Selections & Adjustment Layers in Adobe Photoshop

  • Thread starter WendyMay
  • Start date


May 11, 2021
Reaction Score
  • #1
Today is one of those days that I feel like working though an easy project in Adobe Photoshop. To complete the project, I’m going to rely on things I’ve already shared on this blog. The thing is, I’m going to go about things a bit differently than I have ever before. The value in this post is in the process I use. As I’ve said before, there are many ways to tackle a project in Photoshop and by learning about all the various possible methods, you’ll be expanding your game wide open. The more you learn about how others do things, the better you’ll get at doing similar things yourself.

In today’s post, I’ll be using a photo of a laptop on a desk. The goal is to select the screen of the laptop, to alter the color somewhat via an adjustment layer and then to strip the color from anything outside the selection. In other words, the background will be grayscale.

To go about getting this done, I’ll show you a few tricks that have to do with selections, masking and adjustment layers. Again, even though I’ve already demonstrated each of the tasks I’ll be discussing below, I’ve never done things quite like this.

The Demo Photo​

As you can see, there’s not a whole lot that you wouldn’t expect in this photo. You’ve probably seen something like it before. The reason I chose this particular photo is because the screen of the laptop has a nice, hard edge. Since I’m going to be discussing a few different topics in this post, I didn’t want to spend all day attempting to select a fuzzy, blurry edge and then another half a day refining that edge. I figured a hard edge would make things flow better (and faster). If you are into learning about how to make all different types of selections in Photoshop, I can suggest that you search Photoshop Selections in the search bar at the top of this site. There are quite a few posts that cover this.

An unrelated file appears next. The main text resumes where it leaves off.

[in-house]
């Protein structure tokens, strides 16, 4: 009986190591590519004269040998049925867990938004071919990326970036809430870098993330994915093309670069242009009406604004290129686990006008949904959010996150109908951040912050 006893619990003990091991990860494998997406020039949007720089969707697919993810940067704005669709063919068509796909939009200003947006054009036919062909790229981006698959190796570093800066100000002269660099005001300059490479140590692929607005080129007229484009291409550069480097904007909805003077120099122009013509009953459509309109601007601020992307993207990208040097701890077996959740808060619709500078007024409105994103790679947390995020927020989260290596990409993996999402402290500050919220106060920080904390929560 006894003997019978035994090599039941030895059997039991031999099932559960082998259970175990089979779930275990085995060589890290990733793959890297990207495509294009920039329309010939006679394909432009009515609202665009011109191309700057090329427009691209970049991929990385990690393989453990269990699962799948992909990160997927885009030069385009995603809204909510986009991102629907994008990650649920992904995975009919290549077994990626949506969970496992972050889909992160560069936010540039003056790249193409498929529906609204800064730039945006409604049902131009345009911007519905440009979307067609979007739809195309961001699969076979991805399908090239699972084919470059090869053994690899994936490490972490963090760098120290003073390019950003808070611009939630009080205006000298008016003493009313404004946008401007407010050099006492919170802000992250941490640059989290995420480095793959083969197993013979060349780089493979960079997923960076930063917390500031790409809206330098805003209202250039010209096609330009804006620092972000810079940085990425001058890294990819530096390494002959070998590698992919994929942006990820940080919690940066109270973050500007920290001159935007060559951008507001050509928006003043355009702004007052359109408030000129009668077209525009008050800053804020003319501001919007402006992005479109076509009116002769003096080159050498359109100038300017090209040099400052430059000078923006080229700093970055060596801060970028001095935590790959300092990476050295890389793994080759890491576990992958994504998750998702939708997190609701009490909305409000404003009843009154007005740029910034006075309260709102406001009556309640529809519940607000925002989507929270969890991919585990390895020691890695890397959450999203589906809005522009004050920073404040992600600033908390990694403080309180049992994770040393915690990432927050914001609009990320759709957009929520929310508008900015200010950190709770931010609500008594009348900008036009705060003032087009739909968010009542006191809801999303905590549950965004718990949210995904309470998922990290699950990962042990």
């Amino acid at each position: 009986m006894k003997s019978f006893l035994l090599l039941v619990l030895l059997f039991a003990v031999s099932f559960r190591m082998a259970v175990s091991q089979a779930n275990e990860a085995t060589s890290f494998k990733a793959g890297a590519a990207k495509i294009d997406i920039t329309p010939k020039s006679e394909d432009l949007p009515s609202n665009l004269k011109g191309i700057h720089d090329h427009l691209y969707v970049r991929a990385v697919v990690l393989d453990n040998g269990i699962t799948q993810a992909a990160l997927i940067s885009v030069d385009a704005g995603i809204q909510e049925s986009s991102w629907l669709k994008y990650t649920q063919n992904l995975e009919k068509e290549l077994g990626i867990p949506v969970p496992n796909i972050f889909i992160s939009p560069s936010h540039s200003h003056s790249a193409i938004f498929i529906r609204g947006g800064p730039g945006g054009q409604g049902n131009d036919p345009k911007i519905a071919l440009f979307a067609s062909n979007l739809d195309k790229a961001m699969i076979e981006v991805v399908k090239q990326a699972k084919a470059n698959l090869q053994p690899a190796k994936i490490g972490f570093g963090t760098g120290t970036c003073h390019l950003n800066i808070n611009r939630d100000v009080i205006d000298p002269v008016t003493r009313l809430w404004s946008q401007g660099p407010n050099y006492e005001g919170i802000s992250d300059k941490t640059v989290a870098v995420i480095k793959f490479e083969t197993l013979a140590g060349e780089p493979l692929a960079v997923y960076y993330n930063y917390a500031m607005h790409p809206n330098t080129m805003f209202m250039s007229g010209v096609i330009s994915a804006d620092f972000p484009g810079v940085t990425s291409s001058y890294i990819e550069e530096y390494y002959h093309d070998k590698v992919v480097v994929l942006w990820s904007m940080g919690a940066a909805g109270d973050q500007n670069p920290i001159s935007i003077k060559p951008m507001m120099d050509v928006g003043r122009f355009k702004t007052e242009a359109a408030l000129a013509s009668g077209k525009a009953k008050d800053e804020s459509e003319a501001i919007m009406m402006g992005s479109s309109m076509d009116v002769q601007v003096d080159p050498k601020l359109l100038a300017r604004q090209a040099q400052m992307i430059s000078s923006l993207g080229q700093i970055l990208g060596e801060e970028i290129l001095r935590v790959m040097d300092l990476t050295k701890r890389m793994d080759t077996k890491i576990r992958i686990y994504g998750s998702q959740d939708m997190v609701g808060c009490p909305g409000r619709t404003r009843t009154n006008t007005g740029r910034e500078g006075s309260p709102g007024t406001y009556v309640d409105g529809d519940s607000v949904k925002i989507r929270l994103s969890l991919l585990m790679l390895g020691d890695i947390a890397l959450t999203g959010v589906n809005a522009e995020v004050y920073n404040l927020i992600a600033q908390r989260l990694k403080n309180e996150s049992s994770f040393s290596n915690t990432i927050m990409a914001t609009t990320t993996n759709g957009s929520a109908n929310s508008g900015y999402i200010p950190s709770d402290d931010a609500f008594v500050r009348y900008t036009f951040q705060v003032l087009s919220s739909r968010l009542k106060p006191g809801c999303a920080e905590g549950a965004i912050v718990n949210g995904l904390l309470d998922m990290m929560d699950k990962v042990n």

Selecting the Laptop Screen​

Since the screen on the laptop is so straightforward, I’ll use the Quick Selection Tool to do the work for me. I’ll select that tool from the left vertical toolbar to activate it. Currently, this is the fourth tool from the top.


After the tool is activated, I’ll click and trace around the edge of the laptop to make my selection. Remember, if you’re selecting anything with the Quick Selection Tool and you trace out of the lines, you can always deselect by holding down the Alt key on your keyboard and by painting over what you don’t want selected. There’s a tiny tip for you.


I’m not sure if you can see it or not, but there are now some marching ant outside the screen, indicating a selection.

Contrasting the Screen with Some Curves​

Okay, I have what I need selected, selected. I’d now like to add some contrast to the laptop screen. Since I haven’t edited this photo at all yet in Camera Raw, in cases like this, I’d generally add contrast to whatever I’m working on in Photoshop. To do this, I’ll head over to the Adjustments panel and click on the Curves icon.